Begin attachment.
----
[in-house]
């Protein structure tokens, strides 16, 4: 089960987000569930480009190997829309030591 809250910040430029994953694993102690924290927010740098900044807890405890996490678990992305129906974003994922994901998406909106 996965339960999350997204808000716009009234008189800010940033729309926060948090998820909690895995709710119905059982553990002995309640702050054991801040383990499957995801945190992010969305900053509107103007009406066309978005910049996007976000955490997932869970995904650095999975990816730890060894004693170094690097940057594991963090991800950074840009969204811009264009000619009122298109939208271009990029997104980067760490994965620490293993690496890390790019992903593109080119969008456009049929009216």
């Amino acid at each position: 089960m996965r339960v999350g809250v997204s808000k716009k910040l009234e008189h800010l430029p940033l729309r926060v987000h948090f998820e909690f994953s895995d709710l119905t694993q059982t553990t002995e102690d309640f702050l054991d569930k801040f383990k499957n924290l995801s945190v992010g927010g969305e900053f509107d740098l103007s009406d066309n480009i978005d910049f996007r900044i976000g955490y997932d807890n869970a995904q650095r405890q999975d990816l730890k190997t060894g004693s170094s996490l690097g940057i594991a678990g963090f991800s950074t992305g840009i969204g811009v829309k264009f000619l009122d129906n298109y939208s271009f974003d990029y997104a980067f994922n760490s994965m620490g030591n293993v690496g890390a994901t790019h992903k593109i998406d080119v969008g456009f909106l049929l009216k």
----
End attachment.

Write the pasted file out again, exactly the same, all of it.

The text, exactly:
[in-house]
């Protein structure tokens, strides 16, 4: 089960987000569930480009190997829309030591 809250910040430029994953694993102690924290927010740098900044807890405890996490678990992305129906974003994922994901998406909106 996965339960999350997204808000716009009234008189800010940033729309926060948090998820909690895995709710119905059982553990002995309640702050054991801040383990499957995801945190992010969305900053509107103007009406066309978005910049996007976000955490997932869970995904650095999975990816730890060894004693170094690097940057594991963090991800950074840009969204811009264009000619009122298109939208271009990029997104980067760490994965620490293993690496890390790019992903593109080119969008456009049929009216």
């Amino acid at each position: 089960m996965r339960v999350g809250v997204s808000k716009k910040l009234e008189h800010l430029p940033l729309r926060v987000h948090f998820e909690f994953s895995d709710l119905t694993q059982t553990t002995e102690d309640f702050l054991d569930k801040f383990k499957n924290l995801s945190v992010g927010g969305e900053f509107d740098l103007s009406d066309n480009i978005d910049f996007r900044i976000g955490y997932d807890n869970a995904q650095r405890q999975d990816l730890k190997t060894g004693s170094s996490l690097g940057i594991a678990g963090f991800s950074t992305g840009i969204g811009v829309k264009f000619l009122d129906n298109y939208s271009f974003d990029y997104a980067f994922n760490s994965m620490g030591n293993v690496g890390a994901t790019h992903k593109i998406d080119v969008g456009f909106l049929l009216k």